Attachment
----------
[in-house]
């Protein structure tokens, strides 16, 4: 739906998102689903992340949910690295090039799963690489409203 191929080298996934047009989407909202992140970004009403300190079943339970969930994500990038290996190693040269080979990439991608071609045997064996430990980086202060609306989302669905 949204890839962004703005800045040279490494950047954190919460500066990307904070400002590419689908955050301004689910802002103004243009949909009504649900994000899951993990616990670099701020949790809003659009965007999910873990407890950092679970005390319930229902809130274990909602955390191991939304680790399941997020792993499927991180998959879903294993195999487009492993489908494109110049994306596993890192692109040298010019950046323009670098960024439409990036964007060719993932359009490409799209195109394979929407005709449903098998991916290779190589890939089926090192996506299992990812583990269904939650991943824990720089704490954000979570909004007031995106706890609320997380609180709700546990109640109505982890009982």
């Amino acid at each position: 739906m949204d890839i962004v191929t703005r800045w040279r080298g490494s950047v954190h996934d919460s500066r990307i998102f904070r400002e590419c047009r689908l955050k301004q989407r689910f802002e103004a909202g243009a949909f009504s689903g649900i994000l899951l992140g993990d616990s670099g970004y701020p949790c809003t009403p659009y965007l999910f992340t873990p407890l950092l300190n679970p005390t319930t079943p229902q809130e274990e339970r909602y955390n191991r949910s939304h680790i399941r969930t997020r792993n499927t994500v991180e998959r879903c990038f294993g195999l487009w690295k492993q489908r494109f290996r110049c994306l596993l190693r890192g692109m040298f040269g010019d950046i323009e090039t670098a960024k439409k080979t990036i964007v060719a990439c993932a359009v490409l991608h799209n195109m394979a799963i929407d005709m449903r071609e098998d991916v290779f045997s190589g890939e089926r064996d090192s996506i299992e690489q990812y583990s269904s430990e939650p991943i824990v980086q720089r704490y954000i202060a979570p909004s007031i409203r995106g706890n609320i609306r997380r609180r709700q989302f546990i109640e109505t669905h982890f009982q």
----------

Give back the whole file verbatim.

[in-house]
């Protein structure tokens, strides 16, 4: 739906998102689903992340949910690295090039799963690489409203 191929080298996934047009989407909202992140970004009403300190079943339970969930994500990038290996190693040269080979990439991608071609045997064996430990980086202060609306989302669905 949204890839962004703005800045040279490494950047954190919460500066990307904070400002590419689908955050301004689910802002103004243009949909009504649900994000899951993990616990670099701020949790809003659009965007999910873990407890950092679970005390319930229902809130274990909602955390191991939304680790399941997020792993499927991180998959879903294993195999487009492993489908494109110049994306596993890192692109040298010019950046323009670098960024439409990036964007060719993932359009490409799209195109394979929407005709449903098998991916290779190589890939089926090192996506299992990812583990269904939650991943824990720089704490954000979570909004007031995106706890609320997380609180709700546990109640109505982890009982």
């Amino acid at each position: 739906m949204d890839i962004v191929t703005r800045w040279r080298g490494s950047v954190h996934d919460s500066r990307i998102f904070r400002e590419c047009r689908l955050k301004q989407r689910f802002e103004a909202g243009a949909f009504s689903g649900i994000l899951l992140g993990d616990s670099g970004y701020p949790c809003t009403p659009y965007l999910f992340t873990p407890l950092l300190n679970p005390t319930t079943p229902q809130e274990e339970r909602y955390n191991r949910s939304h680790i399941r969930t997020r792993n499927t994500v991180e998959r879903c990038f294993g195999l487009w690295k492993q489908r494109f290996r110049c994306l596993l190693r890192g692109m040298f040269g010019d950046i323009e090039t670098a960024k439409k080979t990036i964007v060719a990439c993932a359009v490409l991608h799209n195109m394979a799963i929407d005709m449903r071609e098998d991916v290779f045997s190589g890939e089926r064996d090192s996506i299992e690489q990812y583990s269904s430990e939650p991943i824990v980086q720089r704490y954000i202060a979570p909004s007031i409203r995106g706890n609320i609306r997380r609180r709700q989302f546990i109640e109505t669905h982890f009982q």